Washington, DC — The U.S. Occupational Safety & Health Administration has been missing in action as a mounting toll of occupational exposures kills tens of thousands of workers prematurely each year from cancer, neurological and cardiopulmonary diseases, and other maladies, according to testimony released today by Public Employees for Environmental Responsibility (PEER). OSHA needs to radically change direction to effectively cope with the more than 70,000 chemicals used inside American workplaces.
Occupational diseases are the eighth leading cause of death in this country, killing more than 40,000 workers every year – a toll almost ten times that of all workplace accidents combined. Yet, OSHA devotes more than 95% of its resources to safety concerns. Only about 3% of its inspections sample for toxic substances and even that number has been dropping. Meanwhile, workers are routinely exposed to thousands of times higher levels of the very substances that EPA has successfully helped reduce to trace levels in the general environment.
In testimony submitted on the final day of the “OSHA Listens” stakeholder outreach process, PEER lays out steps that the agency must take to create a credible health program, including:
- Commit to setting standards on the most significant toxic substances by restoring a separate Health Standards Directorate (abolished under Bush) and reversing the internal “brain drain” by returning lost standard-writing slots. For example, OSHA is still trying to modernize its standard for silica dust, known to be a killer of workers since ancient Roman times;
- Use an industrial process-by-process approach to increase the use of “best available technology” to control entire suites of substances, thereby leapfrogging the chemical-by-chemical approach to standards currently used;
- Take the lead in developing the nation’s first-ever compendium of risk-based exposure goals, so that workers will have information about what levels pose acceptably small risks of disease;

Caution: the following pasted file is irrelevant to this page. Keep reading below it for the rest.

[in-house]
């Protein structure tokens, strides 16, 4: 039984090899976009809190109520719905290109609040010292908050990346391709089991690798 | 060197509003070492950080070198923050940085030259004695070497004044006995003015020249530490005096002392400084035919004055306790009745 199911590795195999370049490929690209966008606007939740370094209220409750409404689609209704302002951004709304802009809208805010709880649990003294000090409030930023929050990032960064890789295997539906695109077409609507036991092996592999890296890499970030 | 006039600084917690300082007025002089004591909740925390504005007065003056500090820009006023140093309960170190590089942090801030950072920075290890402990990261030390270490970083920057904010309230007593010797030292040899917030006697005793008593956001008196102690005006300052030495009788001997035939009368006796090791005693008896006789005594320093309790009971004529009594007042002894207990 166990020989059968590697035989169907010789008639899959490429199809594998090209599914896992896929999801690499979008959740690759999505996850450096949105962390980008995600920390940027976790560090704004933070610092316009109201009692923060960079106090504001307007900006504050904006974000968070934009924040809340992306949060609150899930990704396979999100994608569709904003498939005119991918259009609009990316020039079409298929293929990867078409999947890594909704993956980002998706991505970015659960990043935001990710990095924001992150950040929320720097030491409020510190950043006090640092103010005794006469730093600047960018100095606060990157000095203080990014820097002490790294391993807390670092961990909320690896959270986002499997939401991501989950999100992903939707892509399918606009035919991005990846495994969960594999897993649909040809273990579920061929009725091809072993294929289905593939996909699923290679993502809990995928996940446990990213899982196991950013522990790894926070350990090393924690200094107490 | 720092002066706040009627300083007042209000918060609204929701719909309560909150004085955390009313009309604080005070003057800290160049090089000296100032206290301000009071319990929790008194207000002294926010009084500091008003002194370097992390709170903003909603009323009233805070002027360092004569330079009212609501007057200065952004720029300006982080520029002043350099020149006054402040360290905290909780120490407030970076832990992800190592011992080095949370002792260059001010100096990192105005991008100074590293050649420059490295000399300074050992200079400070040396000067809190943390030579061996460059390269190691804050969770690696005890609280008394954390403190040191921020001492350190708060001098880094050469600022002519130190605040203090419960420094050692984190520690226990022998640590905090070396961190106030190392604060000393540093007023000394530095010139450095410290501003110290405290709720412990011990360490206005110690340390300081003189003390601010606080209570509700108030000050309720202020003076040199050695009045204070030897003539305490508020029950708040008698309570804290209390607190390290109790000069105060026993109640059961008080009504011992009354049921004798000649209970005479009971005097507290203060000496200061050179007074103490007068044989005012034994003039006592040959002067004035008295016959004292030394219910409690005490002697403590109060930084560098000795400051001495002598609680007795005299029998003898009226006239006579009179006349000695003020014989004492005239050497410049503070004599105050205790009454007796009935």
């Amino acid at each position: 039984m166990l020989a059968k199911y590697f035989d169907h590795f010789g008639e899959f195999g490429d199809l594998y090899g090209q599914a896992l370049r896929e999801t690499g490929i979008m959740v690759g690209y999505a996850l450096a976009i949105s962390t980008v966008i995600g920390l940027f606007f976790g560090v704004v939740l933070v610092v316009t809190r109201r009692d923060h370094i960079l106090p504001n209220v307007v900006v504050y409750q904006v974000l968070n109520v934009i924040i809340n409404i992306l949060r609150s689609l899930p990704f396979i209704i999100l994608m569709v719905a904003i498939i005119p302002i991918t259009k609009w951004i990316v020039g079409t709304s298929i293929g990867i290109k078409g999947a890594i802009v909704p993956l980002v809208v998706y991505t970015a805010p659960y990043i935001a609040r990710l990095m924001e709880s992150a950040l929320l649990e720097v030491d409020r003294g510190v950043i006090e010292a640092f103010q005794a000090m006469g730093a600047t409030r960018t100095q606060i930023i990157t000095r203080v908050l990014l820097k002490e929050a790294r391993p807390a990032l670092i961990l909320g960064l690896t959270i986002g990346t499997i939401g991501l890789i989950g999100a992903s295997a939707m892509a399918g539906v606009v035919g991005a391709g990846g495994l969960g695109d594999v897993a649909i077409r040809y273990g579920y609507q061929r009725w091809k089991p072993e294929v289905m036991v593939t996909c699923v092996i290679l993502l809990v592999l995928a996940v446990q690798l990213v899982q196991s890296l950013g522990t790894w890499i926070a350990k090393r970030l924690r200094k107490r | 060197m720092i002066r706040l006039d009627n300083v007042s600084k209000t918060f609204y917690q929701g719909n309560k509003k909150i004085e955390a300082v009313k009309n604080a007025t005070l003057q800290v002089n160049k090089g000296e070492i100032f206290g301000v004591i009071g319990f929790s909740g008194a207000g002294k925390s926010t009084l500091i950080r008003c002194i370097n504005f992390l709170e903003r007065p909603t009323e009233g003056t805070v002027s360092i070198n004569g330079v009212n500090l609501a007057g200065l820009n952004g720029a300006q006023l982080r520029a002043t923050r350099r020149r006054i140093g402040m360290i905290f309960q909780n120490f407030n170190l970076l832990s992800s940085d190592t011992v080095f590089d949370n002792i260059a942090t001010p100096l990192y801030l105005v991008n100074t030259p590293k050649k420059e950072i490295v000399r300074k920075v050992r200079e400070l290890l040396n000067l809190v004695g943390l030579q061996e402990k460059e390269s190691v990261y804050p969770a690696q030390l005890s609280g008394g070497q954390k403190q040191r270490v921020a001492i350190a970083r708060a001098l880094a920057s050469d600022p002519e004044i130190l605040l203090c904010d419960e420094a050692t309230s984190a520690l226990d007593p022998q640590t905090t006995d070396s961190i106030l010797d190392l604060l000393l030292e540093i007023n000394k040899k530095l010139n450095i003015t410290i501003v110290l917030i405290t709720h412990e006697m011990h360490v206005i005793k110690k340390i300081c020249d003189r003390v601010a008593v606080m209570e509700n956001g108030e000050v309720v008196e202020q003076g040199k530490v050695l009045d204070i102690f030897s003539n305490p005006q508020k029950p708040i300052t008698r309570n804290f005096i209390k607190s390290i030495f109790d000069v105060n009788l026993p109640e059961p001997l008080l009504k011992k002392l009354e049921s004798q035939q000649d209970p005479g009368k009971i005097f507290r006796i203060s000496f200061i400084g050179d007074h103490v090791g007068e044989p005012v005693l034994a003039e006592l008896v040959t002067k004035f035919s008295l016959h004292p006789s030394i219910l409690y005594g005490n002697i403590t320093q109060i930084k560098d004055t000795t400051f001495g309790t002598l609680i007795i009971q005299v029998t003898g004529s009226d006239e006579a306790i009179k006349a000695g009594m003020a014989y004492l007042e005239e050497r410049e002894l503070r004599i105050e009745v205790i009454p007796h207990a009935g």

- Target health inspections where workers are exposed. OSHA has a database of all its air sampling but does not use this tool to pinpoint where health inspections are most needed;
- Increase penalties for the longest and most serious overexposures, so that slowly poisoning workers is not a viable cost of doing business; and
- Enlist outside experts and industry to formulate best practices for product stewardship and then use OSHA’s “general duty clause” to enforce those health protections.
“With a commitment to doing the hard work of taking health as seriously as safety OSHA, can make major strides at countering the silent epidemic of occupational disease in this country,” stated Dr. Adam Finkel, a risk assessment expert in academia, a former OSHA Director of Health Standards Programs and a member of the PEER Board of Directors, noting that safety issues took up the overwhelming volume of the “OSHA Listens” sessions. “It will take political will to redress decades of abysmal asymmetry between safety and health inside OSHA.”
“Even with its new leadership, we are concerned that the issue of workplace toxic exposure remains out-of-sight, out of mind at OSHA,” added PEER Policy Director Erica Rosenberg, noting that PEER is also leading an effort to document occupational exposures and provide workers and their doctors with new tools to recognize the causes of what are often long-developing diseases. “We know more about toxic exposures and body burdens in domestic cats and dogs than we do about exposures to American workers.”